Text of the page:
Here is a shocking fact from the Institute of Policy Studies' analysis of some new Credit Suisse data on wealth around the world: "Of the Half-Billion Poorest Adults in the World, One out of Ten is an American."
Now, that sure sounds weird. Given the levels of poverty experienced in Haiti, Guatemala, Chad, and Bangladesh, can it really be that 10 percent of the world's poorest people live right here in the USA? Even Paul Buchheit, who wrote the piece, said it "seems impossible, with so many extremely poor countries, and it requires a second look at the data, and then a third look."
And he's right. It seems impossible because it's not true.
His take, though, is that it's right: "In the world’s poorest decile (bottom 10%), one out of ten are Americans, many of whom are burdened with so much debt that any remnant of tangible wealth is negated."
Being in debt isn't the same as being poor
Consider a young college graduate struggling to repay his student loans versus a single mom getting by on $2 a day because selling plasma is her only source of income. Only a crazy person would consider the recent graduate poorer than the impoverished woman. But because the recent graduate has negative net worth, the Credit Suisse data classifies him as poorer.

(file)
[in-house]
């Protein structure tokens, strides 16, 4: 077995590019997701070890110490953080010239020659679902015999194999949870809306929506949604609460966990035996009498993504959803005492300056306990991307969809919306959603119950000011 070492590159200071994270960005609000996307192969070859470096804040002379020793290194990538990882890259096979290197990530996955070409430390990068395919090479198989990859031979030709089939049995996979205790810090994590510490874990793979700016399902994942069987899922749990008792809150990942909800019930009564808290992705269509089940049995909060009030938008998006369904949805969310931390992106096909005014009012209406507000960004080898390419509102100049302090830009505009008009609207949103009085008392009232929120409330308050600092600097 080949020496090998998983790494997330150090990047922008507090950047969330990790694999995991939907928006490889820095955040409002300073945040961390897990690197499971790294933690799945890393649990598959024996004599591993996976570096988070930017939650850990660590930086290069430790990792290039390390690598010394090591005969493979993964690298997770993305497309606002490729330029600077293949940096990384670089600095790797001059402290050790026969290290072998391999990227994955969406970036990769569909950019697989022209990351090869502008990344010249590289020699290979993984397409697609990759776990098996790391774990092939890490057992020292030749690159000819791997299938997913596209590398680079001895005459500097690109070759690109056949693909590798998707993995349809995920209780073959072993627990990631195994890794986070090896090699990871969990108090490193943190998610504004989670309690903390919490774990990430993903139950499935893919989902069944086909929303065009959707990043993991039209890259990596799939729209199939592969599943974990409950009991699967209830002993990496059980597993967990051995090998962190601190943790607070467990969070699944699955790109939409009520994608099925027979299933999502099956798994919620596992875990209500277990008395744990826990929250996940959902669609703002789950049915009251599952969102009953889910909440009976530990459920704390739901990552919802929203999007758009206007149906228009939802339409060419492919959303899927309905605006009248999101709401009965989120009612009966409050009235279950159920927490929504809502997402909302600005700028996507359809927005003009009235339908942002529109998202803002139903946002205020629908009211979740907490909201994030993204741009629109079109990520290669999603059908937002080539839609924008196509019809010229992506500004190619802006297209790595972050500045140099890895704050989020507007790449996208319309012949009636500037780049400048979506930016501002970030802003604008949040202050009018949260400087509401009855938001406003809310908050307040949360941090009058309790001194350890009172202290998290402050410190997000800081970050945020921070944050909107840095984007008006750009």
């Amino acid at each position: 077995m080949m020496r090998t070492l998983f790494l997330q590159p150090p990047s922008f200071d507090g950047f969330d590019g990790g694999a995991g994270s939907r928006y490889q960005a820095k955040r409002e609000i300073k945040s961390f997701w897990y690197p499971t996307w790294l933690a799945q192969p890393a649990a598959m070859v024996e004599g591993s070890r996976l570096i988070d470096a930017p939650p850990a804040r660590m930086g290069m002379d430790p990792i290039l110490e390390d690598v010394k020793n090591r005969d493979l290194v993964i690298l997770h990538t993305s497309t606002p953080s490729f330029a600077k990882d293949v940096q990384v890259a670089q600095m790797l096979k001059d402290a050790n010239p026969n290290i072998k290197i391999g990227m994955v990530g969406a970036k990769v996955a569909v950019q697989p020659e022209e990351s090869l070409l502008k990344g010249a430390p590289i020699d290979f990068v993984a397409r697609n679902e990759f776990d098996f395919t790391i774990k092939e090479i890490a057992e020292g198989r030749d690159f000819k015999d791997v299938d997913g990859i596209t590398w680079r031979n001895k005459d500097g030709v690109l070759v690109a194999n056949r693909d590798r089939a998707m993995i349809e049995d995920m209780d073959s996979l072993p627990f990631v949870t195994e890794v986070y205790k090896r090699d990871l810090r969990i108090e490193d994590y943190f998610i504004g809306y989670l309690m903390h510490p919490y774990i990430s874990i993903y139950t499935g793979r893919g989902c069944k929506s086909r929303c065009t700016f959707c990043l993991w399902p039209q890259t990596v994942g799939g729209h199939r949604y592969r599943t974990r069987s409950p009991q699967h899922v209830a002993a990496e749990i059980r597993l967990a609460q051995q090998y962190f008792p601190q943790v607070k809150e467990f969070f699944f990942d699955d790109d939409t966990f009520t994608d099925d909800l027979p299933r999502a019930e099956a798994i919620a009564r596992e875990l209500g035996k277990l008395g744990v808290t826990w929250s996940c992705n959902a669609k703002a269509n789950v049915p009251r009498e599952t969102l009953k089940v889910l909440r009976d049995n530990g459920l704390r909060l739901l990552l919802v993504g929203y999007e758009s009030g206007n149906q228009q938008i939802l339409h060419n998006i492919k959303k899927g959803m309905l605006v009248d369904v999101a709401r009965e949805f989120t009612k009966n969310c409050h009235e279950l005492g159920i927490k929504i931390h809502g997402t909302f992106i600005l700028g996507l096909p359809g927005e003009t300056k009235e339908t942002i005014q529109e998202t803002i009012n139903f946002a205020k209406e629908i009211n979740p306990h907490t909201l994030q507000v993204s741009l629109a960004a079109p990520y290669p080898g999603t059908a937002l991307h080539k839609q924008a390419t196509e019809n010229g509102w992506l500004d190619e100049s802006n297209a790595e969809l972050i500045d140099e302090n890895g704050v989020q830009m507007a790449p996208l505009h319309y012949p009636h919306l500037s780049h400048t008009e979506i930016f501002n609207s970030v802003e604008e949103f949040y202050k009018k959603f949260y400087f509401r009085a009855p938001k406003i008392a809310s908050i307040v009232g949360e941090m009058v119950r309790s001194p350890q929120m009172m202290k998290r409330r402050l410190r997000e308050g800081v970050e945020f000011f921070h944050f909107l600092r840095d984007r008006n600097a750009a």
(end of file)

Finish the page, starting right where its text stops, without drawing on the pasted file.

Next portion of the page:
So when the Institute of Policy Studies says 10 percent of the world's poorest people are Americans, they are talking about people like our recent college grad — not people like the desperately poor mom.
But that's absurd. The poorest people in the world are the people with rock-bottom material living standards. People to whom generally nobody will loan money, who thus find themselves "richer" than people with student loans or underwater mortgages.
The good news about the United States is that way fewer than 10 percent of the world's truly poorest people live here. They are mostly living in South Asia, in sub-Saharan Africa, and in parts of the Caribbean basin. The bad news about the United States is that despite being one of the richest societies in human history, the number of people living in extreme poverty isn't zero.